That said, given the number of spider webs that brushed my face, I’d imagine that not many people go down here.
Anyways, you can’t see the “Cascada de Ronda” from anywhere else but this descending trail beneath the Plaza del Campillo.
Once you’re back up in the town of Ronda, you’ll always be behind and above the drop of the waterfall.
And since this was a west-facing waterfall, that meant that the best light would be in the afternoon when the soft setting sun would illuminate the gorge and the New Bridge with its orangish hue on a sunny day.
A Natural Arch near the “Cascada de Ronda”
A pleasant surprise for making the effort to go far down into the Tajo Gorge from the Plaza del Campillo was that there was a natural arch sighting.
I noticed it across the gorge beneath the approximate location of the Paseo Blas Infante (an open area park and lookout behind the Ronda Bullring – said to be the oldest one in Spain).
This tall jug handle arch didn’t seem to have any fanfare or attention devoted to it in the literature.
However, as you can see from the photo above, the natural arch was legitimate.
“Cascada de Ronda” resides in the Andalucian town of Ronda in the Malaga Province of Spain. It is administered by town of Ronda. For information or inquiries about the area as well as current conditions, visit their Ronda Tourism Board website.
We stayed in the Old Town of Ronda so we were able to walk to the “Cascada de Ronda”.
This pretty much involved walking to the Plaza del Campillo (or Plaza de Maria Auxiliadora) from the Plaza del Gigante by going west on one of the narrow streets.
From the New Bridge, it was also possible to get to Plaza del Campillo on foot aong the Calle Tenorio.
Once at the plaza, we were able to descend into the gorge as described above.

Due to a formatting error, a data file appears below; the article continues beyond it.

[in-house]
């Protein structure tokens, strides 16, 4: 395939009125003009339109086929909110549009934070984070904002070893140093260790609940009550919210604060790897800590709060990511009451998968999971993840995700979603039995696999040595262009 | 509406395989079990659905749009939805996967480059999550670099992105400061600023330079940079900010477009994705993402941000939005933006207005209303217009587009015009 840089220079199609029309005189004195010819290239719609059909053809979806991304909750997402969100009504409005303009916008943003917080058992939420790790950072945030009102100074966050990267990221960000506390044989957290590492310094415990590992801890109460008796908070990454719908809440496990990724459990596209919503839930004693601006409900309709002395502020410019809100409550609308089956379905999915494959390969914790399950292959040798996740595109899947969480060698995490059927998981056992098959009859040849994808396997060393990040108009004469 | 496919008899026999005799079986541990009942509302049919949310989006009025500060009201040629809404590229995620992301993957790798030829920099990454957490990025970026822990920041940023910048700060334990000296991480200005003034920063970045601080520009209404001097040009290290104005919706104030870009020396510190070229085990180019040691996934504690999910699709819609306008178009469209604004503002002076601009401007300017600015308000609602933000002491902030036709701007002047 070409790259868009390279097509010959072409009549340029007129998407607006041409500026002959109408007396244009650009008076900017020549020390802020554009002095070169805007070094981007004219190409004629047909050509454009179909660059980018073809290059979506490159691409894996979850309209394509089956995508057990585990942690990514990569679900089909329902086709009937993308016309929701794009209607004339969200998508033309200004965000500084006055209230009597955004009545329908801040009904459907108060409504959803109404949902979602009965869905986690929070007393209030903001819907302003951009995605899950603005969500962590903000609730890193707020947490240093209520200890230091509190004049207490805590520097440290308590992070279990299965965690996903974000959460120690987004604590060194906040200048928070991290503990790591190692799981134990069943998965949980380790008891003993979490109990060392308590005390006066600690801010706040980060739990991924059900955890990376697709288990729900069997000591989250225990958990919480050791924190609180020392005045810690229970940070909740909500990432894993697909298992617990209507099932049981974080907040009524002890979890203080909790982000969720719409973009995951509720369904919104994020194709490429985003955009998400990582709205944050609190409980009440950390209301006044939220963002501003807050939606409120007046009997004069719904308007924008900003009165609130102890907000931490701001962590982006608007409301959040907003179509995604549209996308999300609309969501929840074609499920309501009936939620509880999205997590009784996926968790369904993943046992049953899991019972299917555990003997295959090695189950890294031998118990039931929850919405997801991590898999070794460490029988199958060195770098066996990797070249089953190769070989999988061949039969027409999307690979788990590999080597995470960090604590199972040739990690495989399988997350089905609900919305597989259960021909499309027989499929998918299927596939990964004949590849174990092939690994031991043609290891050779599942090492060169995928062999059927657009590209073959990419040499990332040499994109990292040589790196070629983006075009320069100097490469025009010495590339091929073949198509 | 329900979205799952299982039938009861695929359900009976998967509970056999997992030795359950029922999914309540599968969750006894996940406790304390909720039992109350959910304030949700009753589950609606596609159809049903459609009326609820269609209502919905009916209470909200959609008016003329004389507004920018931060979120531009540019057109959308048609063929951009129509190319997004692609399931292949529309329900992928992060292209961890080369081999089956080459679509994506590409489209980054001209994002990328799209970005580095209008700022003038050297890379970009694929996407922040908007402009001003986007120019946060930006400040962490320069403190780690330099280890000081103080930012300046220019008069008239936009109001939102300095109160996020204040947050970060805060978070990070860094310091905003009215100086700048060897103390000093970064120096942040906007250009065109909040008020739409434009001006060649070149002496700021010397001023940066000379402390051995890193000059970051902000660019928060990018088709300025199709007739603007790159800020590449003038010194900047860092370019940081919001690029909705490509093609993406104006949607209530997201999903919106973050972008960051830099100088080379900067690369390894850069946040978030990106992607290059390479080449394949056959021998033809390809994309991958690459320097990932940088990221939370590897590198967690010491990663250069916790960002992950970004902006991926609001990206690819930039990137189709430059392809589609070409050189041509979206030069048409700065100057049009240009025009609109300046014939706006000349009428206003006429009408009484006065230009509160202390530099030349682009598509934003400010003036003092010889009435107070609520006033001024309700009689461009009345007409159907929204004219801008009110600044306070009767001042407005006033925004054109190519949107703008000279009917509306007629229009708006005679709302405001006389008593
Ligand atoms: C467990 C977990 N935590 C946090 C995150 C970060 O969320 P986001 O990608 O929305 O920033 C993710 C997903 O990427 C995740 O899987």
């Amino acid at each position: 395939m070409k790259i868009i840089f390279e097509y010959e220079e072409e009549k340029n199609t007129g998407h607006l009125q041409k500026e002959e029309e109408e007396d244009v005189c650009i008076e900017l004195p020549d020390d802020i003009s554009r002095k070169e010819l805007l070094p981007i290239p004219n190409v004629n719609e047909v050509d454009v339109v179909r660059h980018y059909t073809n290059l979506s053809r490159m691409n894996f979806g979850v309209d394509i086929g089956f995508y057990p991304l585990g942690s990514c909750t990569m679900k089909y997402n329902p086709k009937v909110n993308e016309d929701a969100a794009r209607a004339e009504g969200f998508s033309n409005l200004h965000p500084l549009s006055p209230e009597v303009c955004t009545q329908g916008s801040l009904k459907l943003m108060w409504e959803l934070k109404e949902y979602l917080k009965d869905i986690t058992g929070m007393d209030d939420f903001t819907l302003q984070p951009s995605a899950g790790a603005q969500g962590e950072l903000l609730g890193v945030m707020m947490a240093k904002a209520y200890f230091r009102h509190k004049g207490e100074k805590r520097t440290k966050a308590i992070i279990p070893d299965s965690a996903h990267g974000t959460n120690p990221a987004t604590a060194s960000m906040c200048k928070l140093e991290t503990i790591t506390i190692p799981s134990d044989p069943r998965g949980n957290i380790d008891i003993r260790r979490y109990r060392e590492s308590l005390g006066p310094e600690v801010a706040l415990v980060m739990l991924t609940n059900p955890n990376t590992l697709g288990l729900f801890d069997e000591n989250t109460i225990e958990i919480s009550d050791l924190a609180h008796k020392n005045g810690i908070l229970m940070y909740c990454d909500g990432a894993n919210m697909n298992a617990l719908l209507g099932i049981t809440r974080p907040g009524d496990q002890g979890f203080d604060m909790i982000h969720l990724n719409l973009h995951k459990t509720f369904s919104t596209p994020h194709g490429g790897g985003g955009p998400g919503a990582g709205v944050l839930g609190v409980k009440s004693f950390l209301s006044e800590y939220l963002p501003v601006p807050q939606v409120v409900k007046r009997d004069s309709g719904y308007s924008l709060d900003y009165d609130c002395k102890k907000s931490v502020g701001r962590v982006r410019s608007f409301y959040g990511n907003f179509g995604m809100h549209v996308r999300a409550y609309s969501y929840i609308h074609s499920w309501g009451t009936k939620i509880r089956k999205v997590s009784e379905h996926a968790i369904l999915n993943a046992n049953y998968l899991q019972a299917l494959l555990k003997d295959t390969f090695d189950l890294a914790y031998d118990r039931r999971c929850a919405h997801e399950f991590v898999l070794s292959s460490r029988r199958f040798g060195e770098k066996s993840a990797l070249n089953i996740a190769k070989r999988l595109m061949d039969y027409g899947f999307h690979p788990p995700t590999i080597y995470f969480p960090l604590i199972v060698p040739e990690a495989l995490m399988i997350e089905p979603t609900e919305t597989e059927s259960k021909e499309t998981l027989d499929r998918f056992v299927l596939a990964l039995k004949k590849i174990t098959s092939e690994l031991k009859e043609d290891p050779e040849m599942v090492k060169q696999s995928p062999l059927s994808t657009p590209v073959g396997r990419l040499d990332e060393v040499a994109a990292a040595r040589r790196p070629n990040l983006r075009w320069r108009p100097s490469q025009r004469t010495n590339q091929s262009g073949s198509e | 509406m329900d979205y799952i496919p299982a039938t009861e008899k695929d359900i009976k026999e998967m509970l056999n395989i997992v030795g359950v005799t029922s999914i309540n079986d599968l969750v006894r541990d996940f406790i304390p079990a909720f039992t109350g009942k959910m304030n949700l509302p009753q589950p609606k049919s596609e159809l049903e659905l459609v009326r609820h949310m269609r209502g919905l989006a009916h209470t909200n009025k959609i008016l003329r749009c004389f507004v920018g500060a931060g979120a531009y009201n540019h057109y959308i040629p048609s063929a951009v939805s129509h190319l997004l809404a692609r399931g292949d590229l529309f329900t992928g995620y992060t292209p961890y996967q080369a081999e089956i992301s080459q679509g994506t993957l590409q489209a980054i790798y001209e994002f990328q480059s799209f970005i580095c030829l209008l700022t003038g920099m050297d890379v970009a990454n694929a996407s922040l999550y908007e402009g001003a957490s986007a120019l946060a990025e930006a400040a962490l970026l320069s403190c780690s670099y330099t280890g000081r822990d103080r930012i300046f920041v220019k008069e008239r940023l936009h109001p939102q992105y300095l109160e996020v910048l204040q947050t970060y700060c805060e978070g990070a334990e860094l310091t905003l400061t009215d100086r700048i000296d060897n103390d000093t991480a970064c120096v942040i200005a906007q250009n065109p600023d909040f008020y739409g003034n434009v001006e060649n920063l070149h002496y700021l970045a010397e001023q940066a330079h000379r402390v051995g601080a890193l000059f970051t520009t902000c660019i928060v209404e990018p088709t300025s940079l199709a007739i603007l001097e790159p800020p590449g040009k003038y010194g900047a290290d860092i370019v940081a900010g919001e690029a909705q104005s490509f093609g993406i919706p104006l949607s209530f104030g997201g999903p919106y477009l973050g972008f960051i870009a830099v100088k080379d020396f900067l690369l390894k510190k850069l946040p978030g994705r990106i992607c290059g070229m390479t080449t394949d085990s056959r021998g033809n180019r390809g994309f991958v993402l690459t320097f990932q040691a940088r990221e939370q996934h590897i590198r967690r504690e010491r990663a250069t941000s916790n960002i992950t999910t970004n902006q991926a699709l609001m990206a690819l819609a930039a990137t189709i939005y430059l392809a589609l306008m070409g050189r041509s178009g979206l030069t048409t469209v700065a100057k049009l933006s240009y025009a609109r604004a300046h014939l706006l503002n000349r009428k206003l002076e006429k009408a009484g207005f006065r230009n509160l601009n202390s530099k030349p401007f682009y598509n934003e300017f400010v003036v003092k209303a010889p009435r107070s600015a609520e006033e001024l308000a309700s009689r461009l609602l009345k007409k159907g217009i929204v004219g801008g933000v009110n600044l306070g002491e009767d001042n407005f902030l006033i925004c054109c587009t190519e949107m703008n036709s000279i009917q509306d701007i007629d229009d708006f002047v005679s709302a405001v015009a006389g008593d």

It was about a two-hour drive along a combination of the A-7 (or AP-7, which was a toll autovía paralleling the A-7) which we took for about 69km, then the A-397 (for another 44km).
Since we were staying in the Old Town and we ultimately had to park near the Plaza Duquesa, we ultimately left the A-397 at the A-6300 headed west (there was a roundabout here).
Then, we followed the A-6300 west for about 1.6 kilometers before leaving the many-sided roundabout at the Calle Cuesta de las Imágenes (the exit after the Gate and Walls of Almocabar).
We then followed the Calle Cuesta de las Imágenes until we had to turn left to get into the Plaza de Duquesa.
The parking was on the far southern side right behind some church next to the Ayuntamiento (town hall).
If you’re not staying in the Old Town, then you’ll have to find other public parking spaces in the New Town area then walk.
We can’t say anything more about that particular option since we didn’t do that.
For further context, Ronda was 128km (about 2 hours drive) southeast of Sevilla (or Seville), 101km (about 90 minutes drive) west of Málaga, 180km (over 2 hours drive) west of Granada, 164km (about 2.5 hours drive or about 2 hours by trains) south of Córdoba, and 551km (over 5.5 hours drive) south of Madrid.